4. I chose a plate to start with (it doesn't matter which one). First, I attached the plate holder to the back. Then I held it up to the corresponding circle on the template and marked where the nail should go. (I continued using the picture on my camera as a guide.) Then I nailed right through the paper and hung the plate. I repeated that process until all the plates were hung, but the paper was still taped to the wall with nails poking through it. Finally, I took all the plates off the wall, tore off the paper (leaving the nails in all the right places, of course) and re-hung the plates.

Pretty jazzy, right? Well, just in the last hours before I left to return home I was hit by a second wave of inspiration ~ that old IKEA table was calling out for a quick and easy update. 
But, alas, I had run out of time.

So when I went back last weekend (to visit my sweet new little cuddly nephew) I hit the ground running 
with a plan. I lightly sanded the table, painted it green and did a few coats of wipe-on polyurethane 
on the first day. The next day I applied another coat of polyurethane to the top with a brush. 
(I wanted to be sure to get a good strong top coat since the table gets such constant use.)

The next day it was finished in all its bright, spring-green, freshness.
 I love how Carrie's kitchen turned out and it was so fun and easy to do.

If you're contemplating an inexpensive, high-impact change--I say go for it!
What do you have to lose?

Thursday, January 24, 2013

Move along, nothing to see here... {thoughts on art in the sanctuary}

 What helps you to meditate on truth?

In what environment are you most receptive to the means of grace?

How can what you see with your eye encourage your heart and mind to see?

The good news is, well, it's actually the Good News! 
It doesn't depend on us, on our faculties for attention, 
on our access to excellent environments for worship. 
It does depend on our hearing, on God's enabling us to receive his grace 
through the means which he has given.

A few weeks ago I was asked to design something to hang in the space behind the pulpit 
at our church, framing the cross, facing the congregation of the saints. 

I'm sure I overthink these things, and honestly that might normally prevent me 
from producing anything at all. But, since the time frame between being asked for a design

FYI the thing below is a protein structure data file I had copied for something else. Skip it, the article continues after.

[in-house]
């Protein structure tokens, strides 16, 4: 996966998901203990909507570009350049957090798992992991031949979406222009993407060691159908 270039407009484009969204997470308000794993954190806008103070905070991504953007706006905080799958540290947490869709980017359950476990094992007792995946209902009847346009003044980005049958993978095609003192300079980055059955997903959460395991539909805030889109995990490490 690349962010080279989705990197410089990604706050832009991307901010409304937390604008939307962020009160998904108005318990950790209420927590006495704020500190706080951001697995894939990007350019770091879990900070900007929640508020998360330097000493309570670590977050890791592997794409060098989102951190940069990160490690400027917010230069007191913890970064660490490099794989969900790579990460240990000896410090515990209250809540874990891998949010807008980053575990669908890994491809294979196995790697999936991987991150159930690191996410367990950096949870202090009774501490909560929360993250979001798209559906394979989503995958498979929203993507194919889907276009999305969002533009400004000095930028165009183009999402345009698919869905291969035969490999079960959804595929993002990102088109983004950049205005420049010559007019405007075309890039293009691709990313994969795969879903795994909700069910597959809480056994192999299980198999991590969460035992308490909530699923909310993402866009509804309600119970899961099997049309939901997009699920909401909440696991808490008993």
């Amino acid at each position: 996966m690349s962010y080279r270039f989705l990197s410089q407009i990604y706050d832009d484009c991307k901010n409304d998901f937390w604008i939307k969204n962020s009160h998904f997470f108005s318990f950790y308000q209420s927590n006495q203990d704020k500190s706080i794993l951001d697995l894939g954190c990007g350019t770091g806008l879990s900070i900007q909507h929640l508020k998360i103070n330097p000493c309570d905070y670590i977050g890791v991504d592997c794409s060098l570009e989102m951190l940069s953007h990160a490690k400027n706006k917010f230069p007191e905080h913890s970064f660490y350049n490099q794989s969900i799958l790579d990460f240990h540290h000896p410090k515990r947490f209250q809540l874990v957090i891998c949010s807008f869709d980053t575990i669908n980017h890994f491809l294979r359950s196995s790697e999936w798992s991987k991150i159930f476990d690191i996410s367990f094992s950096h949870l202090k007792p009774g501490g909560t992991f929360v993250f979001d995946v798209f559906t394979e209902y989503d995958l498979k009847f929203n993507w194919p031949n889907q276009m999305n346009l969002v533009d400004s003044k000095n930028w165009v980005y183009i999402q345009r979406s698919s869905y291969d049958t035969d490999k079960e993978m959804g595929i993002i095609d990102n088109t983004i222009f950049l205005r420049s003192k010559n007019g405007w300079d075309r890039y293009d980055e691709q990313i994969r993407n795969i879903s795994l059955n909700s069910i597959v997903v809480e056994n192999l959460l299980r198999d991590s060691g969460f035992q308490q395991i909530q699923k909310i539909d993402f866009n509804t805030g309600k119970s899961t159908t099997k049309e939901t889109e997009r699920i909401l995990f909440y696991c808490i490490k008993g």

and getting started on the project was around 24 hours, 
with the deadline for completion in less than a week, 
I had to move quickly and my thinking-creating-evaluating process was severely truncated.

In considering the environment, the physical context for the gathering of the church, 
for the hearing of the Word by the people of God 
I wanted to create something that, in a sense, people wouldn't see. 
Well, yes, I know they see it, but I hoped it would not call attention to itself, 
not become a distraction to those who are hearing and worshiping.

And yet, maybe subtly it could draw the eye and the heart and the mind toward Christ. 
I envisioned something rough, something ordinary, unpolished, even broken. 
I thought about vertical lines sweeping upward and about 
muddy, dark and dingy things becoming lighter and brighter.

We used ordinary, cheap, scrap wood shims, broken, battered, and discolored 
with various drab shades of paint, oriented in a vertical pattern almost imperceptibly graduating 
from a slightly darker to lighter shade of distressed, weathered wood.

I'm still not sure these panels achieve (or under-achieve) all I envision art in the worship setting should, but they're up, and they're messy, and they point heavenward. I guess I'm hopeful that we broken believers, as we gather to worship, would do the same.


Therefore, brothers, since we have confidence to enter the holy places by the blood of Jesus, 
by the new and living way that he opened for us through the curtain, 
that is, through his flesh, and since we have a great priest over the house of God, 
let us draw near with a true heart in full assurance of faith, 
with our hearts sprinkled clean from an evil conscience and our bodies washed with pure water.  
Let us hold fast the confession of our hope without wavering, for he who promised is faithful.  
And let us consider how to stir up one another to love and good works,  
not neglecting to meet together, as is the habit of some, 
but encouraging one another, and all the more as you see the Day drawing near.
Hebrews 10:19-25